Time changes in experiences of music and dance
November 29th–30th, 2019
Institute of Systematic Musicology, University of Hamburg, Germany
Experiences of time are elusive. What we perceive as past and present, and what we expect of future events typically differs from the equidistant units of clock-time. Factors such as attentional focus, emotional state, or activities simultaneously carried out may shape our sense of time. The performing arts, and in particular music and dance, can be described as a way of experimenting with time. Expectations, attentive perception and memory are crucial for perceiving performances as meaningful and coherent works of art over a given time span. It can thus be speculated that, to some extent, performing arts evolved for coping with changes of time, establishing links between the future, present and past. Music and dance may transform our temporal experiences, such that we feel lost in time, especially when experiencing flow states, or that time seems to be flying or stretched.
Attendees of the 'Time changes in experiences of music and dance' conference were invited to discuss current research on perceived changes of time and temporality in music and dance from diverse theoretical angles and methodological perspectives. Topics ranged from time representations, dilations and distortions; inner clock and attention models; chronobiology, neural and bodily groundings of time experiences; simultaneous temporal layers, small- and large-scale structures; to the human experimentation with time. In particular, the goals of the symposium were:
- To address how experiences of time and temporality are modulated in musical and dance activities, and how these experiences relate to, and may inform, current psychological and neuroscientific theories and aesthetic concepts.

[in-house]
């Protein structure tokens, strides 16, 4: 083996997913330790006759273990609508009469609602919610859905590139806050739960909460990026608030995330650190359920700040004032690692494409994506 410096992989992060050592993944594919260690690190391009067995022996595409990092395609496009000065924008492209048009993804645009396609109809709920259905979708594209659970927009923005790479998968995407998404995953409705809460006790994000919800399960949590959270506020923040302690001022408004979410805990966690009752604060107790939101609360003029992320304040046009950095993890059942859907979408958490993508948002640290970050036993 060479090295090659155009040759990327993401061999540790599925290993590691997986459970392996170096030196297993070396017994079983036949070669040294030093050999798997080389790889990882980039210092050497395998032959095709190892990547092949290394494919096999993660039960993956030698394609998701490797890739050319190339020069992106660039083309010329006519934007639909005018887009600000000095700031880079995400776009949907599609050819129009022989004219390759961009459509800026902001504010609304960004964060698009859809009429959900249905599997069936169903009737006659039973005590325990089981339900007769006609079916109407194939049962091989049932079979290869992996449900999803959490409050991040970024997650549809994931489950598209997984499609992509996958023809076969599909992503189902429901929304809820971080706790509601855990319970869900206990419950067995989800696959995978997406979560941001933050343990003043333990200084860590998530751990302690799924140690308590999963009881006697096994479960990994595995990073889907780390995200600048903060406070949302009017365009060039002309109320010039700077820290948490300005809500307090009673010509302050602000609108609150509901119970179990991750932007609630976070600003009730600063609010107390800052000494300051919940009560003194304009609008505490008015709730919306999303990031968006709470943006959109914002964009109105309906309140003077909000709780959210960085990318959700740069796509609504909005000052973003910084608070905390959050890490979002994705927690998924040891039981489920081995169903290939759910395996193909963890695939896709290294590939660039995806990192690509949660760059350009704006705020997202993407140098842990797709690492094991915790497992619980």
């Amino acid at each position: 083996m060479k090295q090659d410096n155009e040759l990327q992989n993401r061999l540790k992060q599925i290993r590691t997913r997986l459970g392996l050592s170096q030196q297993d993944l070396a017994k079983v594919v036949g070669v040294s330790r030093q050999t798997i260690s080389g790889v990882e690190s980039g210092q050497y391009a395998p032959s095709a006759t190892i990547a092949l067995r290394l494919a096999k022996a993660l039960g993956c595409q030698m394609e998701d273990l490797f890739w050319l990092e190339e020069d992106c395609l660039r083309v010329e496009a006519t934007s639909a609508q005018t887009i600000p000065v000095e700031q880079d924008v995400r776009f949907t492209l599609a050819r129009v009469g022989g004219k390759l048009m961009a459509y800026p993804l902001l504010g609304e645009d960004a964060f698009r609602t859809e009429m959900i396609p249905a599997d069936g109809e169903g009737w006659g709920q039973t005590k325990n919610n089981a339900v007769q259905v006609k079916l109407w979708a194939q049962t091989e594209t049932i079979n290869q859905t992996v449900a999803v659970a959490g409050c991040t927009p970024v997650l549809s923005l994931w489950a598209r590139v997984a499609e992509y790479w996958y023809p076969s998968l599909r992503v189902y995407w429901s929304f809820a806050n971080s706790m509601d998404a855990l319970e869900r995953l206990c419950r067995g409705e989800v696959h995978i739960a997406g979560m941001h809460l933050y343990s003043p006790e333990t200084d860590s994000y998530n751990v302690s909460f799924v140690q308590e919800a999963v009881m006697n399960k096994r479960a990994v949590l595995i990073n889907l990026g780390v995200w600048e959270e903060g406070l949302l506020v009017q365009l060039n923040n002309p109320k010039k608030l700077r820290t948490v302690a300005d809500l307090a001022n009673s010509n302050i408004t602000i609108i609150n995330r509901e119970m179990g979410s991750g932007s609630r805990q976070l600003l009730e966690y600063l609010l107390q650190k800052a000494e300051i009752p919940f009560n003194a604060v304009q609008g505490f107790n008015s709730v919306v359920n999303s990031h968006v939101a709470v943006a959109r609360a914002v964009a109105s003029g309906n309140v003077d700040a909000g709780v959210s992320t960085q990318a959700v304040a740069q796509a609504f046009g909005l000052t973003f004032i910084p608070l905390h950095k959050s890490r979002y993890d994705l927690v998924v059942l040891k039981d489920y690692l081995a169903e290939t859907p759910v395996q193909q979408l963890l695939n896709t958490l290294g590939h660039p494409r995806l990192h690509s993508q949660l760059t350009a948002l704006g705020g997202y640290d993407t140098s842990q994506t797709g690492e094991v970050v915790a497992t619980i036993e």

- To discuss the ways in which music and dance, both as ephemeral forms of art, are based on time at different levels, from very brief moments lasting a few milliseconds up to larger forms that can span hours or even years.
- To bring together researchers from key related disciplines and discuss the latest development in time models with regard to their applicability in the performing arts sciences.
There were presentations by Asaf Bachrach (Paris), Freya Bailes (Leeds), Bettina Bläsing (Dortmund), Fleur Bouwer (Amsterdam), Birgitta Burger (Jyväskylä, Hamburg), Simone Dalla Bella (Montreal), Jörg Fachner (Cambridge), Coline Joufflineau (Paris), Justin London (Minneapolis), Guy Madison (Umeå), Jason Noble (Montreal), Guido Orgs (London), Michelle Phillips (Manchester), Alexander Refsum Jensenius (Oslo), Zhuanghua Shi (München), Virginie van Wassenhove (Paris), Marc Wittmann (Freiburg), and Clemens Wöllner (Hamburg).
Further information about the talks and poster presentations may be found in the symposium programme.